The Kern Complete Count Committee launched its community-based census education outreach efforts last week at the Martin Luther Kind Jr. Community Center with a goal to get an accurate count for the 2020 Census.
The committee planned to launch their canvassing efforts as a way to engage residents at their homes on Wednesday; however the weather caused the committee to postpone the efforts. Soon, volunteers will be canvassing on weekends and informing people of the importance of enumerating themselves.
“We have been working super hard and diligently through the local complete count committee to bring strategies and efforts to do really, really hard outreach in the next couple of months leading up to next year,” said Mai Thao of the State Census Office.
The committee shared at the press conference their outreach efforts rely on maps that outline hard-to-count communities throughout Kern, according Camila Chavez, the executive director of the Dolores Huerta Foundation.
Depending on the demographics and needs of the hard-to-count community, different organization will take on canvassing efforts in the communities by going door to door to educate and inform community members of the census, Chavez said. These organizations include faith-based organizations and public service agencies such as DHF, the Jakara Movement, Faith in the Valley and more.
“It’s a lot of coordination,” Chavez said. “It’s very detailed.”
The state of California has invested $187 million into outreach efforts, specifically in hard-to-count communities to ensure all Californians are counted, Thao said. In the 2010 census, some hard-to-count communities in Kern had a response rate of 69 percent, which the Census Bureau considers low.
“There is going to be a lot of education, motivation and activation up to census day next year,” Thao said.
The 2020 Census will determine how $685 billion will be distributed across the country, according to a news release, and an undercount could put community programs at risk of losing federal funds.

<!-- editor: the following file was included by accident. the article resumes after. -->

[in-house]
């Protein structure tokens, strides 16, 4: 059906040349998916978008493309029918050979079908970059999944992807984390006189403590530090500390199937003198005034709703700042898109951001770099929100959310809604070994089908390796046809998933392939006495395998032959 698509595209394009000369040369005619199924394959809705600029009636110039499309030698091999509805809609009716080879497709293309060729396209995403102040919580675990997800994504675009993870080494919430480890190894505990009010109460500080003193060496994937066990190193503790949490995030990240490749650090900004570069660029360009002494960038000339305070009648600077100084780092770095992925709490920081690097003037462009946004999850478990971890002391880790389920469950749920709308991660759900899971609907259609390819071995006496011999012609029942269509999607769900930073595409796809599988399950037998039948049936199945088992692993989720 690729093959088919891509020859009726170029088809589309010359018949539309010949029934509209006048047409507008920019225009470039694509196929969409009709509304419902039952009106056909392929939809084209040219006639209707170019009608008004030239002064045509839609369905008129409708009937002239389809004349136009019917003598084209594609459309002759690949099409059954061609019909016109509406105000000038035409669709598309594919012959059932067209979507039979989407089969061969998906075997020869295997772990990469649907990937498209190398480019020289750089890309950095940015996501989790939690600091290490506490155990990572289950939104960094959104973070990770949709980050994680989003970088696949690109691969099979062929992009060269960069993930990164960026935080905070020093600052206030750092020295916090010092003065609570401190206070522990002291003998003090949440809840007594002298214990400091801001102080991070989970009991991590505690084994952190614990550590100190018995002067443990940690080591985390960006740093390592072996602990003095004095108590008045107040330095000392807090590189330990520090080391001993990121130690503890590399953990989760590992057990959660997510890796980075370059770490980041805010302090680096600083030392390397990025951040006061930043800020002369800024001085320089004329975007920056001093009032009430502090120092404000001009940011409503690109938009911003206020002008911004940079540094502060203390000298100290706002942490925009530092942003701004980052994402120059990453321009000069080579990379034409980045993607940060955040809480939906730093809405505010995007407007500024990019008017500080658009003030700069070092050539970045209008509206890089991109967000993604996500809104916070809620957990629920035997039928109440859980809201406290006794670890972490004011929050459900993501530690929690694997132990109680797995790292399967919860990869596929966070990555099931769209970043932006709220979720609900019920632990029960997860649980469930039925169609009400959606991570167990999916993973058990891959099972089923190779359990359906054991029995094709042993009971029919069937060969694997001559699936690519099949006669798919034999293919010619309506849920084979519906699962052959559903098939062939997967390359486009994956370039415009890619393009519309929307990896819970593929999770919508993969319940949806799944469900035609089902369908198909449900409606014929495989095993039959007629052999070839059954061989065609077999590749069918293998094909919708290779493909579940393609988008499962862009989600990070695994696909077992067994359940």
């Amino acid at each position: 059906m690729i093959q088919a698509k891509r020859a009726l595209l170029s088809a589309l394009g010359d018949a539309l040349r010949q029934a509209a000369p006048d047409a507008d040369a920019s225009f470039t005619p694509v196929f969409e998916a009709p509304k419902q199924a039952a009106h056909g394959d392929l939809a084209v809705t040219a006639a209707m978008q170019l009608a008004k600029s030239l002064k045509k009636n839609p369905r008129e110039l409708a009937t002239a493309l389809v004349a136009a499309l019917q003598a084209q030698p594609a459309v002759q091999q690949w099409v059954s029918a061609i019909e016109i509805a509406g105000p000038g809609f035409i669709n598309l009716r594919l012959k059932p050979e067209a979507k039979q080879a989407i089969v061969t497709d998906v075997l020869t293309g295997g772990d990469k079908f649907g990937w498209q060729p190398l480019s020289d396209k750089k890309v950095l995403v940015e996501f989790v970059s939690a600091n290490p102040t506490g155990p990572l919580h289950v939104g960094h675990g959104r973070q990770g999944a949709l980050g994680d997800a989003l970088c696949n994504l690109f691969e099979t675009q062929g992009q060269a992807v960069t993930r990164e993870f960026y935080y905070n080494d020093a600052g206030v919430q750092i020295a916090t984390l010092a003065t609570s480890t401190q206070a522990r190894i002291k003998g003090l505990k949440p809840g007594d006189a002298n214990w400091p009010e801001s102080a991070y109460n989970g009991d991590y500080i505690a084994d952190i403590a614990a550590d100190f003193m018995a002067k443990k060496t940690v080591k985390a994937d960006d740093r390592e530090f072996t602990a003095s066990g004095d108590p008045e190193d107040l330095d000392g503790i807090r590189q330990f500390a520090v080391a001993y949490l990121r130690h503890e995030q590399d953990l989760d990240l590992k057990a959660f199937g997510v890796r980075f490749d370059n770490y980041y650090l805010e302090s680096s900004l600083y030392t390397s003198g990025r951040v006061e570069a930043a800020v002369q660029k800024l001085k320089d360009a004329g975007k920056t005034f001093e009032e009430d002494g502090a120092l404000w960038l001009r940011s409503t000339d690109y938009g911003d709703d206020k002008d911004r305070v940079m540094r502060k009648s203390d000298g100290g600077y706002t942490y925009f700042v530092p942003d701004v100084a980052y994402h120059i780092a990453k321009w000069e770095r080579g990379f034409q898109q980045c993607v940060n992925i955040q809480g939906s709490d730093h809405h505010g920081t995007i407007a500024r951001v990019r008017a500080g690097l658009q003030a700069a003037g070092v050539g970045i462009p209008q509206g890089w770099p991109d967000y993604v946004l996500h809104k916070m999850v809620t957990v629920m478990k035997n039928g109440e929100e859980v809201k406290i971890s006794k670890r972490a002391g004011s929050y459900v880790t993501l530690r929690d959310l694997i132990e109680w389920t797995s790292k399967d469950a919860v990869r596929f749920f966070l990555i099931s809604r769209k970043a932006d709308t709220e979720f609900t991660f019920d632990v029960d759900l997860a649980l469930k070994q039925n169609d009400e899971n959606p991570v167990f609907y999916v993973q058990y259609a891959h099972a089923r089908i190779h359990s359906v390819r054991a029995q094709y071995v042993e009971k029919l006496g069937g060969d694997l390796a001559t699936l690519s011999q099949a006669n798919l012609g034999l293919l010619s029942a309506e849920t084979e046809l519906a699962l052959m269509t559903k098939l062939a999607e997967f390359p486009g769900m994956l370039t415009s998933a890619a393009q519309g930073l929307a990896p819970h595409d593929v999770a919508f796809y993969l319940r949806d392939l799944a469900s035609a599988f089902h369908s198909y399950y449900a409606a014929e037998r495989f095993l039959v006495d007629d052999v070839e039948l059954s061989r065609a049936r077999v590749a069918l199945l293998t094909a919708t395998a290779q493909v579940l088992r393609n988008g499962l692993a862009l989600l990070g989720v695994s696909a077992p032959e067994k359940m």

“Data collected by this questionnaire is extremely and vitally important because it plays a critical role in policy making and planning for the next decade,” said Kern County Supervisor Leticia Perez. “This information serves as the foundation of fair political representation as well as the allocation of federal funds to our communities.”
The dollars from the census have a direct impact on local schools, roads, hospitals, child care and senior centers and other services that “support our community and the quality of life,” Perez said.
The 2020 Census marks the first time the questionnaire will be available online, which some say could present some technological barriers for residents in hard-to-count communities.
“The hard-to-count populations include those who are foreign born, renters, individuals living in homes without broadband connection, people living below the poverty line and children under 5 years old,” Perez said.
Speakers from all ethnic communities spoke on how the census will impact their community.
“For a community that often feels seen, yet unheard, for a community that often feels feared but at the same time ignored,” said Deep Singh, the executive director of the Jakara Movement, of the local Sikh population. “The census is a historic opportunity that brings together past to the present to tell the story of the future.”
Nick Hill, the president of Kern County’s Black Chamber of Commerce spoke of the hardships in enumerating the local African American population.
“We have a special set of circumstances,” Hill said. “We have certain areas in Bakersfield that maybe many may not be comfortable going into, so we have to implore our social clubs that can infiltrate these areas that no one feels comfortable going into.”
He continued: “We have to make sure that we get fully counted, and we have to make that effort a little more extraordinary than other ethnic groups.”
Canvassing volunteers will not only be going door to door to educate Kern’s hard-to-count communities. They will also be at a number of events with information for residents before census day, April 1, 2020.
Kern Sol News is a youth-led journalism organization in Kern County. In their stories, reporters shine light on health and racial disparities in under-served communities across Kern. For more stories by South Kern Sol, head to southkernsol.org.